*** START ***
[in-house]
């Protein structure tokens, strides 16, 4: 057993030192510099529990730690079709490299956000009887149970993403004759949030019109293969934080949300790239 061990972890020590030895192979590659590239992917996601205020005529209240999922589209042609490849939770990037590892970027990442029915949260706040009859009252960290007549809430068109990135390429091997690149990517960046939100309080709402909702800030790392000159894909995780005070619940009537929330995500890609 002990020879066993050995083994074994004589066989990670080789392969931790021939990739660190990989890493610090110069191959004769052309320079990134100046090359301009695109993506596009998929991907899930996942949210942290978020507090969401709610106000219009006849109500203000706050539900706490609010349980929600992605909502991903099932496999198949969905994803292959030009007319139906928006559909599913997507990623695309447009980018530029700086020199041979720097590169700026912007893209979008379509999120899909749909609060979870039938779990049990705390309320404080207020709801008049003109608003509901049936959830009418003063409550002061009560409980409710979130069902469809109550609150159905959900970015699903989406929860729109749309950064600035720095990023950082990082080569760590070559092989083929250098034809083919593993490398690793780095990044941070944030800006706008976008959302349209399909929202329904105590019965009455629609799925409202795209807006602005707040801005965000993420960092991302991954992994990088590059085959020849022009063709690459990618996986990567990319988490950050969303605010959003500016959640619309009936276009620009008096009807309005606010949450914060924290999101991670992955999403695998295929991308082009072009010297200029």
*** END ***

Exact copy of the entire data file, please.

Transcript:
[in-house]
């Protein structure tokens, strides 16, 4: 057993030192510099529990730690079709490299956000009887149970993403004759949030019109293969934080949300790239 061990972890020590030895192979590659590239992917996601205020005529209240999922589209042609490849939770990037590892970027990442029915949260706040009859009252960290007549809430068109990135390429091997690149990517960046939100309080709402909702800030790392000159894909995780005070619940009537929330995500890609 002990020879066993050995083994074994004589066989990670080789392969931790021939990739660190990989890493610090110069191959004769052309320079990134100046090359301009695109993506596009998929991907899930996942949210942290978020507090969401709610106000219009006849109500203000706050539900706490609010349980929600992605909502991903099932496999198949969905994803292959030009007319139906928006559909599913997507990623695309447009980018530029700086020199041979720097590169700026912007893209979008379509999120899909749909609060979870039938779990049990705390309320404080207020709801008049003109608003509901049936959830009418003063409550002061009560409980409710979130069902469809109550609150159905959900970015699903989406929860729109749309950064600035720095990023950082990082080569760590070559092989083929250098034809083919593993490398690793780095990044941070944030800006706008976008959302349209399909929202329904105590019965009455629609799925409202795209807006602005707040801005965000993420960092991302991954992994990088590059085959020849022009063709690459990618996986990567990319988490950050969303605010959003500016959640619309009936276009620009008096009807309005606010949450914060924290999101991670992955999403695998295929991308082009072009010297200029």